East 100th Street.
Photographs by Bruce Davidson.
St. Ann's Press, Los Angeles, 2003. 166 pp., 145 tritone illustrations, 11¼x12¼".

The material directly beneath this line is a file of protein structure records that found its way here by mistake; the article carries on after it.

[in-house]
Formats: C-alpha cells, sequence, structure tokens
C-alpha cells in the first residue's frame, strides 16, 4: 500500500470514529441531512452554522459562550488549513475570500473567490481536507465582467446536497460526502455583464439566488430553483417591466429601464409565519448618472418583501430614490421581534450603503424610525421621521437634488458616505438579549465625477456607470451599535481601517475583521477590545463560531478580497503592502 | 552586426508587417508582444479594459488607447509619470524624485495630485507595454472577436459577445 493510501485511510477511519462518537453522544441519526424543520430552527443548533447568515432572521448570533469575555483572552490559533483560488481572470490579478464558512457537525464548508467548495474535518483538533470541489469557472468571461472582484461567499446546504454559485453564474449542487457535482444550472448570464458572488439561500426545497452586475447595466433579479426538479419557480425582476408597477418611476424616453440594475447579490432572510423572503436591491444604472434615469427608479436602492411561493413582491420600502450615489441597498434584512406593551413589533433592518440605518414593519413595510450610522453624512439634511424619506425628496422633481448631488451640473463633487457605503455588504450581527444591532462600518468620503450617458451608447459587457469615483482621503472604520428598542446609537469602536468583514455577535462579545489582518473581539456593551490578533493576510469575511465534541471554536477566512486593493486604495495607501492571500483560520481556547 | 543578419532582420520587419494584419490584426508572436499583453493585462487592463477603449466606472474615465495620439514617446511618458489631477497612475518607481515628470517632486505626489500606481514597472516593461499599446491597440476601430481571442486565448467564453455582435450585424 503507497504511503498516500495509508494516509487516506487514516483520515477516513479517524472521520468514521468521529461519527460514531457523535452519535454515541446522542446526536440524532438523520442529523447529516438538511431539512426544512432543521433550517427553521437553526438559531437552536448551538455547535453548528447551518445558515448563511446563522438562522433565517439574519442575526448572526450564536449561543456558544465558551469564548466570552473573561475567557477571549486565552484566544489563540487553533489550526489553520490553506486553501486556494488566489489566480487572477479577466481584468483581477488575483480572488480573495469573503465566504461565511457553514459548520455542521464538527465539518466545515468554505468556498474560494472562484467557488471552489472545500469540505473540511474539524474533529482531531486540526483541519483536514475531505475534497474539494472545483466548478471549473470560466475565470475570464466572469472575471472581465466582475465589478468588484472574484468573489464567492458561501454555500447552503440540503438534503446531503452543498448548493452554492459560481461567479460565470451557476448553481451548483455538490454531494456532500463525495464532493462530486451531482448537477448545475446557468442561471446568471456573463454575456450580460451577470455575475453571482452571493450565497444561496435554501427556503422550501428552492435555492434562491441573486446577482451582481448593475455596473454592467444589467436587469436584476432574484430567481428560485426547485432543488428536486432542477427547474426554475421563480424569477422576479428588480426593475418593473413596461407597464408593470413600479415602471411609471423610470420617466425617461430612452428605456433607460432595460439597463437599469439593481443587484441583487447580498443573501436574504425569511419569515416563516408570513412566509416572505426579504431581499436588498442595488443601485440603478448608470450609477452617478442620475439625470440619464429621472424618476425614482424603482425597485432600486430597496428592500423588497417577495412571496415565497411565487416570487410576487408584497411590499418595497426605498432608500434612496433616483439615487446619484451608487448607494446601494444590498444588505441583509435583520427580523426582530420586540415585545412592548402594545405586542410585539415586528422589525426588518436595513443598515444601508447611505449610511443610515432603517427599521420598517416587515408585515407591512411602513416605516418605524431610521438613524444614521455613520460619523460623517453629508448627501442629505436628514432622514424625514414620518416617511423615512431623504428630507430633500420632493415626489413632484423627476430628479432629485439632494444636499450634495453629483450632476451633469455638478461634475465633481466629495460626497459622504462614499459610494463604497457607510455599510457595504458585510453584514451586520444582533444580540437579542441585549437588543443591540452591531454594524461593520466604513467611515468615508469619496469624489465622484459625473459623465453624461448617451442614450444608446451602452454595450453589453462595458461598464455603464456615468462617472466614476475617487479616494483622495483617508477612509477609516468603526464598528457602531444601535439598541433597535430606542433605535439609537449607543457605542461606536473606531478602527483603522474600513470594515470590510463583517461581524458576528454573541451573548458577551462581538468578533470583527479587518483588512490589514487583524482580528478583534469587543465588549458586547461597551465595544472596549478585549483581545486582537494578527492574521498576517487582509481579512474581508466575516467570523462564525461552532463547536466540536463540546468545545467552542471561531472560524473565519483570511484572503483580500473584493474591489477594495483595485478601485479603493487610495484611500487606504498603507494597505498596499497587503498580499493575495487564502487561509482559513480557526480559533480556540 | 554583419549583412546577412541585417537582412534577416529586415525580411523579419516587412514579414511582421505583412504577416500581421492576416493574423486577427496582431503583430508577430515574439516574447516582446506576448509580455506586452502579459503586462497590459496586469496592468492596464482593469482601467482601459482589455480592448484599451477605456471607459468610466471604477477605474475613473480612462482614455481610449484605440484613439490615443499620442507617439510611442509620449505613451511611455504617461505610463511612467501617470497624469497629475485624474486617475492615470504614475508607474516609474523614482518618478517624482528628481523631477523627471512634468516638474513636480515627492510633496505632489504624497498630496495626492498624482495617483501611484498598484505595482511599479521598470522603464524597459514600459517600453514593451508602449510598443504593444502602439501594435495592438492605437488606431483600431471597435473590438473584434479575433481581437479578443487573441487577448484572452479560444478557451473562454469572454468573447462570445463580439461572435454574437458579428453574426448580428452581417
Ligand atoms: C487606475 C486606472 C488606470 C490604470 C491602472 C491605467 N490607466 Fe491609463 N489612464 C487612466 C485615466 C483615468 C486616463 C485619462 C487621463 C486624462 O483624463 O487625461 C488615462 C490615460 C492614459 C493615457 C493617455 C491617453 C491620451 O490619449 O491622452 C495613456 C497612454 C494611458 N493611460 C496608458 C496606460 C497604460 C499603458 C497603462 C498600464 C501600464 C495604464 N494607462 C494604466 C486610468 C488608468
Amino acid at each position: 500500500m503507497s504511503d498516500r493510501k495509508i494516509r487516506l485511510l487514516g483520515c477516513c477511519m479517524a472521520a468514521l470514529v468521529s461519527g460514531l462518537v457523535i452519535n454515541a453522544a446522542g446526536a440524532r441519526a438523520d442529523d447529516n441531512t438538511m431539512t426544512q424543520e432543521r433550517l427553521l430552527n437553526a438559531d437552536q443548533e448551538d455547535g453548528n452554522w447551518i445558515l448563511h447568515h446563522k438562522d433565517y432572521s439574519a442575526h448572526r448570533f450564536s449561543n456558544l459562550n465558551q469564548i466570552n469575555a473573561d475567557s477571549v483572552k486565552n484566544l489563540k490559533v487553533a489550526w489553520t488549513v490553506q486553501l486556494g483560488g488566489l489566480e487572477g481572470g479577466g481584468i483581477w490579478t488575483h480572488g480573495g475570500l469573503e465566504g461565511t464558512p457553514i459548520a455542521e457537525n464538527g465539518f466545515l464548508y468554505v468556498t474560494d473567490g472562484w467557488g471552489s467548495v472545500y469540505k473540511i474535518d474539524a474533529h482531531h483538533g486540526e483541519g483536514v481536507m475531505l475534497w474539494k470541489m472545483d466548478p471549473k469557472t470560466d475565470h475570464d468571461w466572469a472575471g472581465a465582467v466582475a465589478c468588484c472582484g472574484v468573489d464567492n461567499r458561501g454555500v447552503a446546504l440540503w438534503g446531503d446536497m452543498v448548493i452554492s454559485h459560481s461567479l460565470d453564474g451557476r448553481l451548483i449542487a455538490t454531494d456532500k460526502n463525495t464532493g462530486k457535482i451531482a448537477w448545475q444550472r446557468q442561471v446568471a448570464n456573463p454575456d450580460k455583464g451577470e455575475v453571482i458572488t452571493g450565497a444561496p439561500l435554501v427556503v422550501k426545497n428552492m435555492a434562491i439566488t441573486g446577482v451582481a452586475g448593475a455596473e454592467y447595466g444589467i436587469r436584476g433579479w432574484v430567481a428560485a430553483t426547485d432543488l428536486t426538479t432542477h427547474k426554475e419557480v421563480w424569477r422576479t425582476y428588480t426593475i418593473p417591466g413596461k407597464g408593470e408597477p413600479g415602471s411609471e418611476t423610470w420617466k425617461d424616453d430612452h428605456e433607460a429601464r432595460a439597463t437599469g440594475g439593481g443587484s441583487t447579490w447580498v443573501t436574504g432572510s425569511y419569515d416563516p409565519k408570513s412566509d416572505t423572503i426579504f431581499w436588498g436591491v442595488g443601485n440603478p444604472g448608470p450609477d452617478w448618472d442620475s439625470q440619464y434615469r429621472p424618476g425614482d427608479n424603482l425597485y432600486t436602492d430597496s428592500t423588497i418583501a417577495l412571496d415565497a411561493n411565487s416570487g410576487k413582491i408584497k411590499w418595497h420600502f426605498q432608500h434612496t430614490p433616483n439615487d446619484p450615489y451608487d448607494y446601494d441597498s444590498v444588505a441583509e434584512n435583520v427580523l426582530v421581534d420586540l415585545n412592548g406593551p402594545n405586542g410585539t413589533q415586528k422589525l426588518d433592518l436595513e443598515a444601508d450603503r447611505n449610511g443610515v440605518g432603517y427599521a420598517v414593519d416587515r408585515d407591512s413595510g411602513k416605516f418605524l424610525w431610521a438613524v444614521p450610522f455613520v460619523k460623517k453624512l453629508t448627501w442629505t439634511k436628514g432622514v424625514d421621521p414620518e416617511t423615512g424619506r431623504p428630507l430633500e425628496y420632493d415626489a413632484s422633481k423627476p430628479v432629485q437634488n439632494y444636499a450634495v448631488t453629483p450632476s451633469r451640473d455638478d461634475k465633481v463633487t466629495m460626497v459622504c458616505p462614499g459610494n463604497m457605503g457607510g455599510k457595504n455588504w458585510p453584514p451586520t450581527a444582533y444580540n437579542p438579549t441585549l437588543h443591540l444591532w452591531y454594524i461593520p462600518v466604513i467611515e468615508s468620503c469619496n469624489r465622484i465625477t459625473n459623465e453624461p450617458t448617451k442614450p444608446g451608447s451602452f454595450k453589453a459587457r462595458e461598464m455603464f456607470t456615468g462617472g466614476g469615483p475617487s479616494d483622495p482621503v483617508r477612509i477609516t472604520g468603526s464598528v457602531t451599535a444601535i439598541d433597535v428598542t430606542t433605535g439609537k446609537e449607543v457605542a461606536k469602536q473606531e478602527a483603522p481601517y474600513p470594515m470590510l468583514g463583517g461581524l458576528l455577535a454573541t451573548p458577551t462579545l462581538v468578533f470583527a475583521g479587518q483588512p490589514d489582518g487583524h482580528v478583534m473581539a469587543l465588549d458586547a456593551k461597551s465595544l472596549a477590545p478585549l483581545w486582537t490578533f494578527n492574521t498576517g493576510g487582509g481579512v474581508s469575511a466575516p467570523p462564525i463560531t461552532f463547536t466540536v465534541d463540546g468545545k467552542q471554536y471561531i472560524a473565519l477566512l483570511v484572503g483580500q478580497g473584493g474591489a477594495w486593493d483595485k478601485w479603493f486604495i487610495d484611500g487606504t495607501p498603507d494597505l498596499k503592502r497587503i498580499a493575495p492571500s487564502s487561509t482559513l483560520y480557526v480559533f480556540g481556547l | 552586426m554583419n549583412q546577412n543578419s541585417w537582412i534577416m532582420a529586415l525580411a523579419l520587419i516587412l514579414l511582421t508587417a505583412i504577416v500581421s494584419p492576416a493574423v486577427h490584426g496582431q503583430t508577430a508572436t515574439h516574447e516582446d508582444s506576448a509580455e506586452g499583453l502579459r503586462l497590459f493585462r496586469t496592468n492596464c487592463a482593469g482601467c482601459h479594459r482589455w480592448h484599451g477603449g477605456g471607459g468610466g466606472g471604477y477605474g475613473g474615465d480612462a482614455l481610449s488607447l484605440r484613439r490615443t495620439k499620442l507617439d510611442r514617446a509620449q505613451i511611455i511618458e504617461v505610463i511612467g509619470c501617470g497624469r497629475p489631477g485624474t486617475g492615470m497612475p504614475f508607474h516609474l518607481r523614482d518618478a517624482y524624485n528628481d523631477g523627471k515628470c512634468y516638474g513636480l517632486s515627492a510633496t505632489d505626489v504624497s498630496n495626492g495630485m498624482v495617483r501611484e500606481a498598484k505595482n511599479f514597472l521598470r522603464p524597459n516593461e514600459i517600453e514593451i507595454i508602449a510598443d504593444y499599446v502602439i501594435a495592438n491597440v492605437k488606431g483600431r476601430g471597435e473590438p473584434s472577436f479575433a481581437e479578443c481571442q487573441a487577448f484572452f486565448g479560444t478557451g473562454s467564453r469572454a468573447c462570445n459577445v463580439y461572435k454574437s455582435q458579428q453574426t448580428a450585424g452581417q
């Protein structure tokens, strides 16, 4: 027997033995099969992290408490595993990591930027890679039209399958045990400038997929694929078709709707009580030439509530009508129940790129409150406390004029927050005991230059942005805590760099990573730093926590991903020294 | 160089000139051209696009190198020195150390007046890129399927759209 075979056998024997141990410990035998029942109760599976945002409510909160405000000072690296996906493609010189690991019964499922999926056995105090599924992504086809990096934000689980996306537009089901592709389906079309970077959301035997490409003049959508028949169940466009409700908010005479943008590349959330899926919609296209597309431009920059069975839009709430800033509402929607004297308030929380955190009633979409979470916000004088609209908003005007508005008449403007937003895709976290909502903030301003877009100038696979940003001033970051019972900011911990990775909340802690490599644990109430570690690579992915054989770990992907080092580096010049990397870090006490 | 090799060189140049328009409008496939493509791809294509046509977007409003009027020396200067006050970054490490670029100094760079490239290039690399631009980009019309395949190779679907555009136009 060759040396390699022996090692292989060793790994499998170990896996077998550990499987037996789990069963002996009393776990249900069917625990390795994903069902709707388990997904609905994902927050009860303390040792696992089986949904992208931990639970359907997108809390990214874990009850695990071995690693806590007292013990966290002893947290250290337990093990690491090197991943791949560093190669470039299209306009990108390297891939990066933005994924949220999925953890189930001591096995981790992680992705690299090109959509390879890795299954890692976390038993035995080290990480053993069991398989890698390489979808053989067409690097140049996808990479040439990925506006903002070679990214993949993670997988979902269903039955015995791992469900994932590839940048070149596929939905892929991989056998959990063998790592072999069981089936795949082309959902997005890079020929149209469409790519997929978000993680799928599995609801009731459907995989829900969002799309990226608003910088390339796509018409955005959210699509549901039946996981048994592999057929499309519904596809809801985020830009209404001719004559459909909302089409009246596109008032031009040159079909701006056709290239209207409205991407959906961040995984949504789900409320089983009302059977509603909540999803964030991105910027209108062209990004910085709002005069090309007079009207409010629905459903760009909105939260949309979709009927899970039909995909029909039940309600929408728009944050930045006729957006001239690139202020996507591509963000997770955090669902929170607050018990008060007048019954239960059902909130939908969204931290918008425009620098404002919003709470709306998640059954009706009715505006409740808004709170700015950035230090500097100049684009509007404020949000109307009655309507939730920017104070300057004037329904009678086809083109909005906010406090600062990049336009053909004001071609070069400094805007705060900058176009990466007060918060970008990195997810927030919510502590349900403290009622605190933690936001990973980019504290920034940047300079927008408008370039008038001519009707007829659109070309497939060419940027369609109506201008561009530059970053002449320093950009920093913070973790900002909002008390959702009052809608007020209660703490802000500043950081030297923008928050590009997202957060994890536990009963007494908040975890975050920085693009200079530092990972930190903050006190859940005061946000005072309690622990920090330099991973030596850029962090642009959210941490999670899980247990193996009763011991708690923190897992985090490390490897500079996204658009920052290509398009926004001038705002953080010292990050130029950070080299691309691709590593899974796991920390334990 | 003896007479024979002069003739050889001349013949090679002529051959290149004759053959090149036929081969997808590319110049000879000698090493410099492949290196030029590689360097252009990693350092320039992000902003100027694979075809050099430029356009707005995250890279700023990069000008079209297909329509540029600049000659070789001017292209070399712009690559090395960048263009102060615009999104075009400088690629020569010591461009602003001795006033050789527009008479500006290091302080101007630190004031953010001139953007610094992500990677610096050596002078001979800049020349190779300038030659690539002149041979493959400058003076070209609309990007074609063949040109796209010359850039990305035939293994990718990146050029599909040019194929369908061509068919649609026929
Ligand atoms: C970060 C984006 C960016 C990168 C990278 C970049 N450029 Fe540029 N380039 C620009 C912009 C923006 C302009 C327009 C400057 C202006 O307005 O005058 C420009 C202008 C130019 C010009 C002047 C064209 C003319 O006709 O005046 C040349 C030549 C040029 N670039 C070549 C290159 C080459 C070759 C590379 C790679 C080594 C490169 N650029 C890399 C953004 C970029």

East 100th Street in Harlem was one of New York's most neglected and infamous neighborhoods at the time that a young Davidson began to regularly visit and photograph with his 4x5 camera. This slightly revised reissue of that 1970 classic immediately grabs you with the elegance of the book materials and design. You're set up to expect something powerful, and that 'something' arrives on page 3, in the form of a foreword by Mildred Feliciano. A resident of East Harlem for generations, she speaks openly about what living conditions were like during the time these images were made (1966-68). "Our main bedroom was called the icebox because it was so cold that meat and milk were stored there." The images descry hardships yet evoke a stirring dignity. Most difficult perhaps are the images of children. Turn to page 19 and look closely. Gently holding a dead pigeon in his hands, the young boy's eyes carry the pain of one that cares desperately about even the smallest living creatures. Is not one of the roles of image-making to remind us of feelings as pure as this? Visit photoeye.com/east100thstreet for ltd. ed. image.
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